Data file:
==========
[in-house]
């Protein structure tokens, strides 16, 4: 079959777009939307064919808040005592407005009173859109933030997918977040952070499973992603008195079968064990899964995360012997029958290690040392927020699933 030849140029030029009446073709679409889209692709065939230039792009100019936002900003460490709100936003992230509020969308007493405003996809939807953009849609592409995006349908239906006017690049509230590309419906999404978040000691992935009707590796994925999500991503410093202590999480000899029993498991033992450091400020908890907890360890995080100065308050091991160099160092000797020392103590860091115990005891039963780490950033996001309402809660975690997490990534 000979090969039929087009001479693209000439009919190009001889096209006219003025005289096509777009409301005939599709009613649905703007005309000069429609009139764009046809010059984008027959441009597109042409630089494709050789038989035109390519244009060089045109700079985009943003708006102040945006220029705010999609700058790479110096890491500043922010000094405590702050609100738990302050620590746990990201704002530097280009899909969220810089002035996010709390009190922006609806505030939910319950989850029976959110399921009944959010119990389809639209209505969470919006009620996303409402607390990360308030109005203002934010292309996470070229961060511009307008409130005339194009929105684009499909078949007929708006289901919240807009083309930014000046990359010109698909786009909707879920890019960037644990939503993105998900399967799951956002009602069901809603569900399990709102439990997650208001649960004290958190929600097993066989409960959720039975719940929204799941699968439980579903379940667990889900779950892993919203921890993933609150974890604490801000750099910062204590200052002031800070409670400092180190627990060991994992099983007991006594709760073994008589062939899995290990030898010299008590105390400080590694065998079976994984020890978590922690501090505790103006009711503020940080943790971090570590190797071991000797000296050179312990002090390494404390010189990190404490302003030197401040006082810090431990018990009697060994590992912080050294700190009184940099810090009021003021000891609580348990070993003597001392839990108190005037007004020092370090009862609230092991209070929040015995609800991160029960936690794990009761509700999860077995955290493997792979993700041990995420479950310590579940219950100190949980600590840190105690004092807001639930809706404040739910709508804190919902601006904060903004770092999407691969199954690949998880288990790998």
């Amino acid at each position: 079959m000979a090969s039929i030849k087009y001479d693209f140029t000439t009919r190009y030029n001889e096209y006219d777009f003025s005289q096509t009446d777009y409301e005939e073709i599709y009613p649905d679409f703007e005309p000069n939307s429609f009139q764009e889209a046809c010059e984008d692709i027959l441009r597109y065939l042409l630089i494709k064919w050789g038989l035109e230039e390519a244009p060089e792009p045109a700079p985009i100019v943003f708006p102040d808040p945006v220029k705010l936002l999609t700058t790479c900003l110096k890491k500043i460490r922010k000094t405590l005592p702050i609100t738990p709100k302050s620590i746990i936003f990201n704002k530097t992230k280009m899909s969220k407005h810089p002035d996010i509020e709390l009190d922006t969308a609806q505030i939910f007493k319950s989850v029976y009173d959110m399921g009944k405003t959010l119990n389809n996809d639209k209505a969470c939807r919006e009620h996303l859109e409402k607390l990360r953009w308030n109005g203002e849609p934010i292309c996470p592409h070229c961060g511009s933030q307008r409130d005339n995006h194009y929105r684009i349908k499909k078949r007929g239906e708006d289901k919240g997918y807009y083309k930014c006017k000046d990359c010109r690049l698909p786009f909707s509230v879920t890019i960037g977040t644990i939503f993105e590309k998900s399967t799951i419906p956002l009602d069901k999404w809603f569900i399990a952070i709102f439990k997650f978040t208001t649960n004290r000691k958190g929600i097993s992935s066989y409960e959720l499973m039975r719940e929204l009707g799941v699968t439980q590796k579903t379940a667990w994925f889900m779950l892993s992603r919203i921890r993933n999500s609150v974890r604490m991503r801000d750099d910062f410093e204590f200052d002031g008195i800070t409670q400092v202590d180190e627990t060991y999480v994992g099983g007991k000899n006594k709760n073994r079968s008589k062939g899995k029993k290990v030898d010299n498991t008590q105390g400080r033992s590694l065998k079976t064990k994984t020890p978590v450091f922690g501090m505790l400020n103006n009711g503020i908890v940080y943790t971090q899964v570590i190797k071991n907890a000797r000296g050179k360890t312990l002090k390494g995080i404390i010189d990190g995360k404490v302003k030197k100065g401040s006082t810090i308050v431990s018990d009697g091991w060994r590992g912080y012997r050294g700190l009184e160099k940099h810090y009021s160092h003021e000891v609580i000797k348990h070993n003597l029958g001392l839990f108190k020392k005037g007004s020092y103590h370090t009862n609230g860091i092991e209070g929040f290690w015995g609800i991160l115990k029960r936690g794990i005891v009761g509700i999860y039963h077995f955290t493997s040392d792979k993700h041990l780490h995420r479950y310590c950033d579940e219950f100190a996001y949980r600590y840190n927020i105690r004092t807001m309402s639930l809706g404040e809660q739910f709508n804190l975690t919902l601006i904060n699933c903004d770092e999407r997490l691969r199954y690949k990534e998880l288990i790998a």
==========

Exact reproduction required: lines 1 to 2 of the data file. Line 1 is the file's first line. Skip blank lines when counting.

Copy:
[in-house]
């Protein structure tokens, strides 16, 4: 079959777009939307064919808040005592407005009173859109933030997918977040952070499973992603008195079968064990899964995360012997029958290690040392927020699933 030849140029030029009446073709679409889209692709065939230039792009100019936002900003460490709100936003992230509020969308007493405003996809939807953009849609592409995006349908239906006017690049509230590309419906999404978040000691992935009707590796994925999500991503410093202590999480000899029993498991033992450091400020908890907890360890995080100065308050091991160099160092000797020392103590860091115990005891039963780490950033996001309402809660975690997490990534 000979090969039929087009001479693209000439009919190009001889096209006219003025005289096509777009409301005939599709009613649905703007005309000069429609009139764009046809010059984008027959441009597109042409630089494709050789038989035109390519244009060089045109700079985009943003708006102040945006220029705010999609700058790479110096890491500043922010000094405590702050609100738990302050620590746990990201704002530097280009899909969220810089002035996010709390009190922006609806505030939910319950989850029976959110399921009944959010119990389809639209209505969470919006009620996303409402607390990360308030109005203002934010292309996470070229961060511009307008409130005339194009929105684009499909078949007929708006289901919240807009083309930014000046990359010109698909786009909707879920890019960037644990939503993105998900399967799951956002009602069901809603569900399990709102439990997650208001649960004290958190929600097993066989409960959720039975719940929204799941699968439980579903379940667990889900779950892993919203921890993933609150974890604490801000750099910062204590200052002031800070409670400092180190627990060991994992099983007991006594709760073994008589062939899995290990030898010299008590105390400080590694065998079976994984020890978590922690501090505790103006009711503020940080943790971090570590190797071991000797000296050179312990002090390494404390010189990190404490302003030197401040006082810090431990018990009697060994590992912080050294700190009184940099810090009021003021000891609580348990070993003597001392839990108190005037007004020092370090009862609230092991209070929040015995609800991160029960936690794990009761509700999860077995955290493997792979993700041990995420479950310590579940219950100190949980600590840190105690004092807001639930809706404040739910709508804190919902601006904060903004770092999407691969199954690949998880288990790998």